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A Capitol Police Crackdown on 24/7 Texting?

We suspect most people are treading extra carefully now that D.C. streets and sidewalks are slowly but surely disappearing beneath a blanket of steadily falling snow.

Sen. Kirsten Gillibrand, distracted walker? (Douglas Graham/CQ Roll Call File Photo.)
Sen. Kirsten Gillibrand, distracted walker? (Douglas Graham/CQ Roll Call File Photo)

But Senate Sergeant-at-Arms Terrance Gainer wishes everyone — particularly social-media-obsessed reporters — would be just as mindful about digital distractions.

A colleague told HOH that a Capitol Police officer recently chided her for texting while on the move, a practice pretty much mandated by the confluence of rolling deadlines and a desire to be first among fleet-fingered fellow tweeters. Other reporters have, apparently, also been warned about racing around with their faces glued to lightly glowing screens.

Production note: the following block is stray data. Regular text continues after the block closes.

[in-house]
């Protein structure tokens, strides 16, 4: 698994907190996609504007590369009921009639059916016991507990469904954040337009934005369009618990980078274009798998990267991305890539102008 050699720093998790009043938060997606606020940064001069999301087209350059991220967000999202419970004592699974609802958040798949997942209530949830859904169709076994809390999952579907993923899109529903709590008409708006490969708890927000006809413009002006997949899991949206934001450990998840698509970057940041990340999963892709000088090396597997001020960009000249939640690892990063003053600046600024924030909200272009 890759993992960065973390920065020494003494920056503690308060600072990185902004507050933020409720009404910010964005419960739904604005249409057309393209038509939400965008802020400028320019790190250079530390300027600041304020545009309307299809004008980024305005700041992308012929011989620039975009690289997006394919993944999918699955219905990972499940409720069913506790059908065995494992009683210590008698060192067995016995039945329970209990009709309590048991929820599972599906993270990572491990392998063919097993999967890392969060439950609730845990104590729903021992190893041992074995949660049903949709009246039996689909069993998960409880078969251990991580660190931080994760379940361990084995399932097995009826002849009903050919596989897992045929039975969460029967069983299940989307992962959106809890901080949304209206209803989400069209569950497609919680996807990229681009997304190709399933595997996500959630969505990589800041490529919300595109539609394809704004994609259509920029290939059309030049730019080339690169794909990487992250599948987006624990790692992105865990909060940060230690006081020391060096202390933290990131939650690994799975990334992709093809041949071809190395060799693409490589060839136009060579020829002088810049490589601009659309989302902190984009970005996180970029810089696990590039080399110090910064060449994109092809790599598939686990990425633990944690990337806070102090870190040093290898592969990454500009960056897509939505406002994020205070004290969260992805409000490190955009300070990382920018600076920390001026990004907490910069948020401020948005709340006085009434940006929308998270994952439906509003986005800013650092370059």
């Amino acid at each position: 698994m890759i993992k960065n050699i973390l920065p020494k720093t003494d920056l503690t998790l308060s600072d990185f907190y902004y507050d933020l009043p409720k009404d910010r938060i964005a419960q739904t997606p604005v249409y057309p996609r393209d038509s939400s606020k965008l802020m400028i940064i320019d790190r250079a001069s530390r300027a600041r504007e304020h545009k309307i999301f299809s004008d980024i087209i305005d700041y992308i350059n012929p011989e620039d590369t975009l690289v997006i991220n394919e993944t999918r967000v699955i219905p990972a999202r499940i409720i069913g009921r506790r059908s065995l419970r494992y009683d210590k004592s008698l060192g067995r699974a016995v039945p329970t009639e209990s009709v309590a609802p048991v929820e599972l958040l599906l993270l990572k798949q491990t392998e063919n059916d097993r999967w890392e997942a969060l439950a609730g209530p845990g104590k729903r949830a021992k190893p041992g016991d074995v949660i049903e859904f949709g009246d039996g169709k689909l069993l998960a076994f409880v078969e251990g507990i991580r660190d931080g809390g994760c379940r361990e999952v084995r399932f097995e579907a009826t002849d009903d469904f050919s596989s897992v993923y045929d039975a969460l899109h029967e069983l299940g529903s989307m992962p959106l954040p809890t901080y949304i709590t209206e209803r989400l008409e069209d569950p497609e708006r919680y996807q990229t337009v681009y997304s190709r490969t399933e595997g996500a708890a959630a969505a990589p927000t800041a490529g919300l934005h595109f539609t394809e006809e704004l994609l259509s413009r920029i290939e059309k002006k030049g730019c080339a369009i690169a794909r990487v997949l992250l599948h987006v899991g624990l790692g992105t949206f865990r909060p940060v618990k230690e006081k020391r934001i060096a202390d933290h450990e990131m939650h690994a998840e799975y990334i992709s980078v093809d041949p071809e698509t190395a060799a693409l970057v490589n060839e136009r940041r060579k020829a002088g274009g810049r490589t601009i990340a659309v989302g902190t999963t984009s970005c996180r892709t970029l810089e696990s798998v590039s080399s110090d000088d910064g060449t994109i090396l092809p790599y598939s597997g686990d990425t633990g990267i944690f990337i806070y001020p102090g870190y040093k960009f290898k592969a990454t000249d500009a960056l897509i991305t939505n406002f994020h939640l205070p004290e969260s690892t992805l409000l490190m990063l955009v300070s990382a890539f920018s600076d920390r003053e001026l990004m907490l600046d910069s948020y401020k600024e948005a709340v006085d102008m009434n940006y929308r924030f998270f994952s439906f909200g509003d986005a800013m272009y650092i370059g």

Per Gainer, the situation has not yet reached actionable status. But he certainly sounds disappointed by the state of media affairs.

“In general there is no policy against distracted walking but one misses so many opportunities to meet and talk with others, explore the beauty of the Capitol corridors or report suspicious activity to say nothing of the increased likelihood of colliding with another distracted walker,” Gainer warned in an email.

He went on to wax philosophic about the profession as a whole, arguing, “Isn’t there a basic journalistic ethos demanding eagle-eye vigilance while out and about, walking the beat therefore requiring no rule but only self actualization?”

(Um, yeah. What he said.)